Originally written on Indians Baseball Insider  |  Last updated 11/12/14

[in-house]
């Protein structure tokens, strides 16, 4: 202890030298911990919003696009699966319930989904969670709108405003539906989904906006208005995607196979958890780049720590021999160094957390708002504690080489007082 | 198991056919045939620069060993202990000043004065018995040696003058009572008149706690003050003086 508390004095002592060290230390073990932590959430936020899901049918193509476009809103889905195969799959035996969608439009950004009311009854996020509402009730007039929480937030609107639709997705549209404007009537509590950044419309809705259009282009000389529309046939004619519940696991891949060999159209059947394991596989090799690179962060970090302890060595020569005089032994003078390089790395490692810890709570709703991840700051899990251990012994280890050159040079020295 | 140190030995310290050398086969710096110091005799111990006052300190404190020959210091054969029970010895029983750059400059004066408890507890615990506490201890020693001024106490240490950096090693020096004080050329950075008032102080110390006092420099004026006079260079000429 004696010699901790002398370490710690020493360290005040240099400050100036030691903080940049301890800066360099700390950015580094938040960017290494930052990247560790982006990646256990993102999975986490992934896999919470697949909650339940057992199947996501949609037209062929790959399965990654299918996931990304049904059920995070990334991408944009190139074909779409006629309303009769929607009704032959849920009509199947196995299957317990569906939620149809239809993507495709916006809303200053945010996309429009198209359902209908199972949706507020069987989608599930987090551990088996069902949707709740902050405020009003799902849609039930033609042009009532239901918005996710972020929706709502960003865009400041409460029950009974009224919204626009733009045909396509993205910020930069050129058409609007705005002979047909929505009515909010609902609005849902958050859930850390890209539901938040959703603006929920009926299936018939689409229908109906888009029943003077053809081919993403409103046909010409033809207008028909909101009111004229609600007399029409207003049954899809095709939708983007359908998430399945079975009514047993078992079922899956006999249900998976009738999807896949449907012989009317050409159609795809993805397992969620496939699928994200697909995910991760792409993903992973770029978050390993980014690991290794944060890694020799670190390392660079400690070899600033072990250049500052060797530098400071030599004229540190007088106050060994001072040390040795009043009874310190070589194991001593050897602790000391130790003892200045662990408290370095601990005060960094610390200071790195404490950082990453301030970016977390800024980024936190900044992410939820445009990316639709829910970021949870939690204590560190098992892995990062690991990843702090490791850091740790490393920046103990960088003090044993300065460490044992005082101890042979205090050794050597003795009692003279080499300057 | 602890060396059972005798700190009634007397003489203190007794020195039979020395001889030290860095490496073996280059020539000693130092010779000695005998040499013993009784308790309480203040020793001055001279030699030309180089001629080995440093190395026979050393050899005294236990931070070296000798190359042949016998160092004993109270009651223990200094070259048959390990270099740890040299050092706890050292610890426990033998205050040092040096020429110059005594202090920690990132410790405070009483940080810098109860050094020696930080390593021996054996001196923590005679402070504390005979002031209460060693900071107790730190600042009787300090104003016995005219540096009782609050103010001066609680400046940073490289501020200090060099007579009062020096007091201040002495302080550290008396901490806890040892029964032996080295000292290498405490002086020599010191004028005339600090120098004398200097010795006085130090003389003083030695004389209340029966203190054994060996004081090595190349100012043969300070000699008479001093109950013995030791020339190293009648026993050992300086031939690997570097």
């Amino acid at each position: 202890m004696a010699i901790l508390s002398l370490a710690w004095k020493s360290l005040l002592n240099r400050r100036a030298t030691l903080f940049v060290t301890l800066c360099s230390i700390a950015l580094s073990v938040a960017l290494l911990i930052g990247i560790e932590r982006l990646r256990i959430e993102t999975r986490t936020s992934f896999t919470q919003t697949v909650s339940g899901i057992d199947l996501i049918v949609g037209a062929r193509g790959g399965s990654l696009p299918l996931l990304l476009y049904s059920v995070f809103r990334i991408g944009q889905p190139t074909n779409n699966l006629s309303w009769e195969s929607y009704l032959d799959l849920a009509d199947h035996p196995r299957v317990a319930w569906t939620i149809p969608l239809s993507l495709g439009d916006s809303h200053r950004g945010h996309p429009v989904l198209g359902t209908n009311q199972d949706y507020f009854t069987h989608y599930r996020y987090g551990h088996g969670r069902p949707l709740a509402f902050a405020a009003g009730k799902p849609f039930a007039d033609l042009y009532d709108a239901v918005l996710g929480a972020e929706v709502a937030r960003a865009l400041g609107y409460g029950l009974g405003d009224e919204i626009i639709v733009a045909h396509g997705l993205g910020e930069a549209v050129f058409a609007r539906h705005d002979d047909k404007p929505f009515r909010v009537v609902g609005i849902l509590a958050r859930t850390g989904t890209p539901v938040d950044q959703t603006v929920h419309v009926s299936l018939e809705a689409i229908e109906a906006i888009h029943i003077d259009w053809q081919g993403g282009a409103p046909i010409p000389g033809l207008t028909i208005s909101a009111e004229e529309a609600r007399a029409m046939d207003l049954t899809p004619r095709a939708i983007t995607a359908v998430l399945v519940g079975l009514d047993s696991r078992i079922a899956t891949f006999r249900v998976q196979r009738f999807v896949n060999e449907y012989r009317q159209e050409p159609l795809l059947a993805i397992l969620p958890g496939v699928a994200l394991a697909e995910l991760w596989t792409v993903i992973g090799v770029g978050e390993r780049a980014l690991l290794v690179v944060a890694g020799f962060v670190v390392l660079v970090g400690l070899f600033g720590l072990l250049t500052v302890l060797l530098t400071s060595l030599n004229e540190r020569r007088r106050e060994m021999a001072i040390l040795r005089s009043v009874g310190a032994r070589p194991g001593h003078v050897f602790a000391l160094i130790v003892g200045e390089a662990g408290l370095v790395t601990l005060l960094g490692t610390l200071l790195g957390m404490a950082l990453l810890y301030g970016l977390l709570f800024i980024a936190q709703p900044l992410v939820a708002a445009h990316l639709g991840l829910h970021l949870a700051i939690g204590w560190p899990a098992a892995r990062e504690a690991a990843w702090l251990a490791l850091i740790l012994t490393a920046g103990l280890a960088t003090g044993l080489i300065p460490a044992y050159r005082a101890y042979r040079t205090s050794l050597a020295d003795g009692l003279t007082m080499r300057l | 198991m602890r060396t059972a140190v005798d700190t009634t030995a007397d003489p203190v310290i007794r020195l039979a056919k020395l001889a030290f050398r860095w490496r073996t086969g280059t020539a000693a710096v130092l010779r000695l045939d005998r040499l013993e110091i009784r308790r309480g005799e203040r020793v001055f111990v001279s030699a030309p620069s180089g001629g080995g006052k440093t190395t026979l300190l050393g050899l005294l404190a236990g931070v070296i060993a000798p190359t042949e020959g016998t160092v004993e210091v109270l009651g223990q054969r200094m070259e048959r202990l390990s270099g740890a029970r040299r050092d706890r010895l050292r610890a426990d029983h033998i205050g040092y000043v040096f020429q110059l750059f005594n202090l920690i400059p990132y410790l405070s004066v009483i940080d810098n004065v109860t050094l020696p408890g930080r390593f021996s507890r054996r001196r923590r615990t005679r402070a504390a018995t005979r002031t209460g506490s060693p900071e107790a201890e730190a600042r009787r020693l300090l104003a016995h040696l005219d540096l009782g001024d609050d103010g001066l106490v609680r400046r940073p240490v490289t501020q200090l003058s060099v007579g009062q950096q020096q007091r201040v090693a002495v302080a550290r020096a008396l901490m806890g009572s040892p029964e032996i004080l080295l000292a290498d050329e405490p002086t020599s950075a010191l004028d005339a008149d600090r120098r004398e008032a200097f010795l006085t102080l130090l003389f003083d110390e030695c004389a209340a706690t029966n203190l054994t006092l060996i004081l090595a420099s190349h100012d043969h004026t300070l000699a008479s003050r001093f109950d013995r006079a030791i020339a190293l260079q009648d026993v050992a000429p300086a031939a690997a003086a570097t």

On successful teams or at least competitive ones it becomes easy to overemphasize or highlight specific player performance while undervaluing other complimentary production. This probably occurs because polarizing production is most interesting at least in terms of penetrating or attentional biases. Be it the recent ineptitude of Mark Reynolds or the scorched earth Jason Kipnis leaves behind we enjoy obsessing over extremes in production which is not an unreasonable thing. In fact, watching Michael Bourn plate the first two runs against the Twins Friday night probably instigated my interest in his production. One of the things that has his value flying under the radar is that entering the first game post all-star break. Bourn had played just 68 of the Indians 95 games. Outside of being the center of tremendously easy twitter hash tags like #Bourntorun, the speedy centerfielder has been an altogether uncelebrated commodity. Having missed over a quarter of the season Bourn is still on pace to be a three win player, which compared to his 2013 salary is an absolute steal. Based on just his current production Bourn’s value via WAR is 7.6 million dollars. Michael’s salary for the first year with the Tribe is seven million dollars. Even if you project his annual average salary over the course of the deal which is twelve million dollars and you then project stable production over the course that has him at a 13-15 million dollar player. First it is important to note that yes, the Indians are just a year into the Michael Bourn contract. However, it is as clear now as it was in the offseason that the Indians took advantage of a major gap in the market created by the CBA. If not for the CBA Bourn probably would have been paid B.J. Upton money or more. In fact, based on Bourn’s 2009-2012 production with reasonable expectations of sustained production he probably should have fetched sixteen million plus per year. Digressing, while Choo is having a career year in the bandbox that is called Great American Ballpark because of no compensation being tied to his name as well as the bare market probably receive a five year contract with an annual average salary around 16 or 17 million dollars. Choo is not exactly young and his injury history creates concern. Alas the point being that the Indians will receive about 85% of Choo’s production for about 65-70% of the cost. Another thing of note being, that despite this year’s injury to Bourn, he has a much lower risk of major value loss due to injury something Choo is accustomed to. Finally is fact that Choo will be a year older than Bourn was when signing his peak reward contract. Before I begin to come off as an Antonetti apologist I will shift focus to Michael Bourn’s current production and look at a few different peripherals that may affect his value as the progresses. When browsing Bourn’s profile a few things stand out: sustained major decrease in walk rate and an unforeseen BABIP inflation. The most concerning early season development has been his walk rate which we will get to in a moment but most importantly its tangible effect on OBP, which I would submit as the single most important statistic for a leadoff hitter. Year BB% O-SWING % Z-SWING% 2007 9.8 24.1 60.7 2008 7.2 24.5 55.3 2009 9.3 22.5 56.3 2010 9.8 23.2 56.6 2011 7.3 23.2 60.4 2012 10 22.5 58.9 2013 5.3 26.9 55.5 (Note 2006 not included because of particularly limited sample.) Bourn is a guy who when acquired you had to accept that his K rate could be an issue at times but that is OBP was good enough to cover it. One thing particularly concerning when you look at Bourn’s plate discipline are his struggles against secondary offerings. One of the most noticeable things be it in peripheral statistics or just the eye test from Indians fans that watch a lot of games is that he struggles to pick up and barrel curveball/slider offerings. This season’s decrease in walk rate is most clearly and easily tied to his increase in swings at pitches outside the strike zone. His zone swing percentage is not outside of career norms; however, the O-Swing % is a large shift. Another issue has been his contact rate on pitches he swings at inside the strike zone which is currently a career low. Which is important because not only is he swinging at less pitches inside the strike zone but he is also making less contact in the zone which decrease your ability to lengthen at-bats, work walks and perhaps most importantly make quality contact. Speaking of quality contact, we have to take a look at that BABIP and see if it is related to a batted ball profile shift or just an outlier season. Year BABIP LD% GB% FB% 2007 0.33 17.8 57.8 24.4 2008 0.29 16.7 53.9 29.4 2009 0.366 20.6 57.8 21.6 2010 0.329 17.5 59.4 23.2 2011 0.369 26.6 50.6 22.8 2012 0.349 21.9 53.6 24.5 2013 0.386 17.9 61.4 20.8 This first important clarification is that Bourn has had some obscenely BABIP’s in the past which has made this season less shocking than it would be for a guy like Asdrubel Cabrera. Obviously this stems from a few things but probably most importantly is the speed factor which with the right batted ball profile inflates BABIP substantially. Which you can see born out less noticeably with guys like Drew Stubbs or Choo or ben Revere. What you can see is a LD% which compared to his past two seasons would be considered a distinct disappointment but the FB% decrease is actually a valuable shift. You hate to see the decrease in LD% as it is usually directly connected to BABIP spikes. However, this is where a player like Bourn’s speed comes in to play. With the spike in groundballs Bourn’s speed as well as a little good fortune has taken advantage. His infield hit percentage is at a career high. The deal with Bourn being this, as long as his FB% shift stays his BABIP could easily maintain as both line drives and ground balls are potentially valuable contact for the speedy centerfielder. While evaluating four or five year contracts in the first year is a wholly irrational practice it appears that Bourn (outside of unforeseen injury issues) should easily produce more than the value of a clearly advantageous contract for Indians ownership. A few stats that only interest me: The Progressive Field Park Factor is 96, which represents a pitching favorable park and the third lowest number. Fangraphs has the Indians projected at 83 wins while Baseball Prospectus has them projected at 84. The Indians have a better run differential than the: Yankees, Dodgers, Rangers, Angels and Diamondbacks Indians pitching BABIP against is 12th in the league at .295 Indians pitchers K/9 is third in MLB at 8.34. A really positive indicator of their ability to sustain the solid production from the starting rotation.